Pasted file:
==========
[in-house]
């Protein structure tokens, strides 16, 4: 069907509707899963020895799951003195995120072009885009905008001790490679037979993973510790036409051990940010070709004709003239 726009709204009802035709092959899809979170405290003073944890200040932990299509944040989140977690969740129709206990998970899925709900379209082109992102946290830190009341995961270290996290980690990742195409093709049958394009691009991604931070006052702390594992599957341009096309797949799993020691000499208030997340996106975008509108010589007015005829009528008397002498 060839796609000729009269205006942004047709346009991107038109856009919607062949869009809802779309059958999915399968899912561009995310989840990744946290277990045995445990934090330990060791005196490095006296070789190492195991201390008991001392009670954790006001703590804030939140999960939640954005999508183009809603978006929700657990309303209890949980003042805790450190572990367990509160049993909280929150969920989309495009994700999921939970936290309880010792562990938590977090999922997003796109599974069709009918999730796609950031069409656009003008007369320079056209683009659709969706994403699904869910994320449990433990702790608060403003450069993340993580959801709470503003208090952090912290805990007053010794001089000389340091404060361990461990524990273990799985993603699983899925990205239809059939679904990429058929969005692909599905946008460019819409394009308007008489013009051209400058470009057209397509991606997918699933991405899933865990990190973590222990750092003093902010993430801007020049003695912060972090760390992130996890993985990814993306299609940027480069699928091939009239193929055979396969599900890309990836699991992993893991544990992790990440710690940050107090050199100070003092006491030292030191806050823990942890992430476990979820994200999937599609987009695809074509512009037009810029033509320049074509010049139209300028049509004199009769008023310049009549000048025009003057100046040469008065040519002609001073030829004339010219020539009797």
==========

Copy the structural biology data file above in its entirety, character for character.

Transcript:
[in-house]
């Protein structure tokens, strides 16, 4: 069907509707899963020895799951003195995120072009885009905008001790490679037979993973510790036409051990940010070709004709003239 726009709204009802035709092959899809979170405290003073944890200040932990299509944040989140977690969740129709206990998970899925709900379209082109992102946290830190009341995961270290996290980690990742195409093709049958394009691009991604931070006052702390594992599957341009096309797949799993020691000499208030997340996106975008509108010589007015005829009528008397002498 060839796609000729009269205006942004047709346009991107038109856009919607062949869009809802779309059958999915399968899912561009995310989840990744946290277990045995445990934090330990060791005196490095006296070789190492195991201390008991001392009670954790006001703590804030939140999960939640954005999508183009809603978006929700657990309303209890949980003042805790450190572990367990509160049993909280929150969920989309495009994700999921939970936290309880010792562990938590977090999922997003796109599974069709009918999730796609950031069409656009003008007369320079056209683009659709969706994403699904869910994320449990433990702790608060403003450069993340993580959801709470503003208090952090912290805990007053010794001089000389340091404060361990461990524990273990799985993603699983899925990205239809059939679904990429058929969005692909599905946008460019819409394009308007008489013009051209400058470009057209397509991606997918699933991405899933865990990190973590222990750092003093902010993430801007020049003695912060972090760390992130996890993985990814993306299609940027480069699928091939009239193929055979396969599900890309990836699991992993893991544990992790990440710690940050107090050199100070003092006491030292030191806050823990942890992430476990979820994200999937599609987009695809074509512009037009810029033509320049074509010049139209300028049509004199009769008023310049009549000048025009003057100046040469008065040519002609001073030829004339010219020539009797």